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January 24, 2018
Oregon State University's PWCMT has announced that in collaboration with the German-Kazakh University in Kazakhstan, IHE-Delft Institute for Water Education in The Netherlands, the Indian Institute of Technology Guwahati, and the University of Geneva in Switzerland the creation of an international consortium called the Universities Partnerships for Water Cooperation & Diplomacy. The goal of the consortium is to harness the expertise and resources of water resources specialists around the world to help prevent conflict and resolve issues related to the sustainable use of fresh water.
November 28, 2017
The International Water Association's The Source reviews Dr. Aaron Wolf's new book The Spirit of Dialogue: Lessons from Faith Traditions in Transforming Conflict. The article notes how Wolf discusses the similarity between water and faith - both transcend borders. Faith traditions offer another means to bring people together beyond the current technical and engineering language used to negotiate conflicts.
September 21, 2017
Director of the PWCMT and OSU Professor, Dr. Aaron Wolf, joins in on Oregon Public Broadcasting 'Think Out Loud' to discuss his new book The Spirit of Dialogue: Lessons from Faith Traditions in Transforming Conflict. The book The Spirit of Dialogue is available through Island Press.
September 9, 2017
Director of the PWCMT and OSU Professor, Dr. Aaron Wolf, has published a new book on The Spirit of Dialogue: Lessons from Faith Traditions in Transforming Conflict. The book engages with how religion and spiritual elements can enable the transformation of conflicts and facilitate difficult conversations. His experience working global with water disputes has demonstrated how addressing the emotional and spiritual relationships with water can allow for conversations to be elevated and conflicts transformed. The book The Spirit of Dialogue is available through Island Press.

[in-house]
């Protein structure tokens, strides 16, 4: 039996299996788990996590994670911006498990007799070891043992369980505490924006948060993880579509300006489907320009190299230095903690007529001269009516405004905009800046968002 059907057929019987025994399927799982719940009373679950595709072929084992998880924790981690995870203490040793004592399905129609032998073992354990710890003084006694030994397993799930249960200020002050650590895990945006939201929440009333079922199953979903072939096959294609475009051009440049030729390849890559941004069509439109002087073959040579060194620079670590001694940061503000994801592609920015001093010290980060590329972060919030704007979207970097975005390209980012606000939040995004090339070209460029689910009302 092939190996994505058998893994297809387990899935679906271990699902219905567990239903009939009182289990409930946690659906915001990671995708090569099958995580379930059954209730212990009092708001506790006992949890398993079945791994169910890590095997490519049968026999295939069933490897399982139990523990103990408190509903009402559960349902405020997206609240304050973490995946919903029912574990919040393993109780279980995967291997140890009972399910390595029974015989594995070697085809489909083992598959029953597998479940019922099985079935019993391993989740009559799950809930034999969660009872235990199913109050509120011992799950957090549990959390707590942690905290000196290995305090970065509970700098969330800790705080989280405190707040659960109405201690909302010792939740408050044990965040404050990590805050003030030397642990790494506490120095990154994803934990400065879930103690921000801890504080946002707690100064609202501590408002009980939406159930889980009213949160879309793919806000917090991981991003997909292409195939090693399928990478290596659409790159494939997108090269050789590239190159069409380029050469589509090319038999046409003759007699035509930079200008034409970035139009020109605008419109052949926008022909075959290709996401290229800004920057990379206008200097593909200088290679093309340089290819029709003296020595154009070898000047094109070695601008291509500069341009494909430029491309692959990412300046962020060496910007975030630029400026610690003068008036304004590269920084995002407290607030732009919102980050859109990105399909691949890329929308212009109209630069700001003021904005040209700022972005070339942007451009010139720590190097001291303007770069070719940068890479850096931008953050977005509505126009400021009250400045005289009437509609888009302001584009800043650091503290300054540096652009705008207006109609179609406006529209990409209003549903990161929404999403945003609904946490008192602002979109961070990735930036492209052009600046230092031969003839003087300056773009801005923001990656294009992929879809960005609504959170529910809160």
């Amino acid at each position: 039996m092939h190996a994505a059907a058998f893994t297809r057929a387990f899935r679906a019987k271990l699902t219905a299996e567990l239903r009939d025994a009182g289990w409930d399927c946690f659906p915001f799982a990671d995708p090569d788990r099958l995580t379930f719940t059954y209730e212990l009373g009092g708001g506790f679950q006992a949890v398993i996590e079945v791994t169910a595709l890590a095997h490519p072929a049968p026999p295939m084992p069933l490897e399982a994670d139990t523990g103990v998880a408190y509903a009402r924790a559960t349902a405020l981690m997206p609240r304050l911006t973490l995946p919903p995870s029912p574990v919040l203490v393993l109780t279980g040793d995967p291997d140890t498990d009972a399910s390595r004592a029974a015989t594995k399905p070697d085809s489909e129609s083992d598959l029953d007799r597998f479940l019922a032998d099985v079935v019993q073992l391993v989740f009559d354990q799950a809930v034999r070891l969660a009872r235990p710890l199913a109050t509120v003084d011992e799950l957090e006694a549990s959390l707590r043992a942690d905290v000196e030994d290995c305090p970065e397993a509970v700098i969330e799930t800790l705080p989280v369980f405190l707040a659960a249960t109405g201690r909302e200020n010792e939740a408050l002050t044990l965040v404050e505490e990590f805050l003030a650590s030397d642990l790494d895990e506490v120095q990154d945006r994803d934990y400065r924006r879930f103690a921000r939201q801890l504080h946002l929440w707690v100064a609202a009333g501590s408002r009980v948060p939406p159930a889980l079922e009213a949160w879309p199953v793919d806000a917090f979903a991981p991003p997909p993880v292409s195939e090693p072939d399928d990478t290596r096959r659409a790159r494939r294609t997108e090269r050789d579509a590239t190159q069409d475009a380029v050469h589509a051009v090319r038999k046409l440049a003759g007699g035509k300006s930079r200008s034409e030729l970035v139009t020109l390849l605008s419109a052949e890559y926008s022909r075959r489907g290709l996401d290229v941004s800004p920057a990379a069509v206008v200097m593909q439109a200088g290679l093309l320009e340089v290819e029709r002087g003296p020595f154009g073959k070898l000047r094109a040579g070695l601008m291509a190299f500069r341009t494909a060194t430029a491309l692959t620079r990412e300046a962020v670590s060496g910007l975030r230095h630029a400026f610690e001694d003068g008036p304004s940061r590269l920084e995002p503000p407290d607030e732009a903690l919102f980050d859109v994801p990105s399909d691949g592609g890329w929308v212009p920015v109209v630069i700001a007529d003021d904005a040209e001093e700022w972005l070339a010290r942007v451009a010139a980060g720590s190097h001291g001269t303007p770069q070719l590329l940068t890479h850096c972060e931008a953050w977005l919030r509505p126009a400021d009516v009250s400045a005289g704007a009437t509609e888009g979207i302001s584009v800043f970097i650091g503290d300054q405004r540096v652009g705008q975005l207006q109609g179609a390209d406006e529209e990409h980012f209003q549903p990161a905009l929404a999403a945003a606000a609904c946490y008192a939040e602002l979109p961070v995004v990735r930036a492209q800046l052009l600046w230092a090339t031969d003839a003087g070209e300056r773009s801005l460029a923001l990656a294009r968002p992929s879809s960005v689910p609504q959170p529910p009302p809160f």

September 5, 2017
Dr. Todd Jarvis, Director for the Institute for Water and Watersheds, discusses the state of groundwater in Oregon, as part of a follow up piece on the groundwater resources of the state and its governance by the Oregonian.
July 17, 2017
New research from OSU and collaborators as part of the Transboundary Waters Assessment Programme, funded by GEF, suggests that risks for conflict over water are projected to increase over the next 15 to 30 years in four hotspot regions - the Middle East, central Asia, the Ganges-Brahmaputra-Meghna basin, and the Orange and Limpopo basins in southern Africa. Worldwide, more than 1,400 new dams or water diversion projects are planned or already under construction and many of them are on rivers flowing through multiple nations, fueling the potential for increased water conflict between some countries.
Serious gaming has proved successful in enhancing skills in negotiations in response to water conflict. Research completed at OSU by Shelby Hockaday, Todd Jarvis and Fatima Taha looks at if negotiations differed between conflicts and management of surface water and groundwater. It also explores the relationship between a player’s background and social behaviors that may have shaped the outcomes of their gaming experience.
July 17, 2017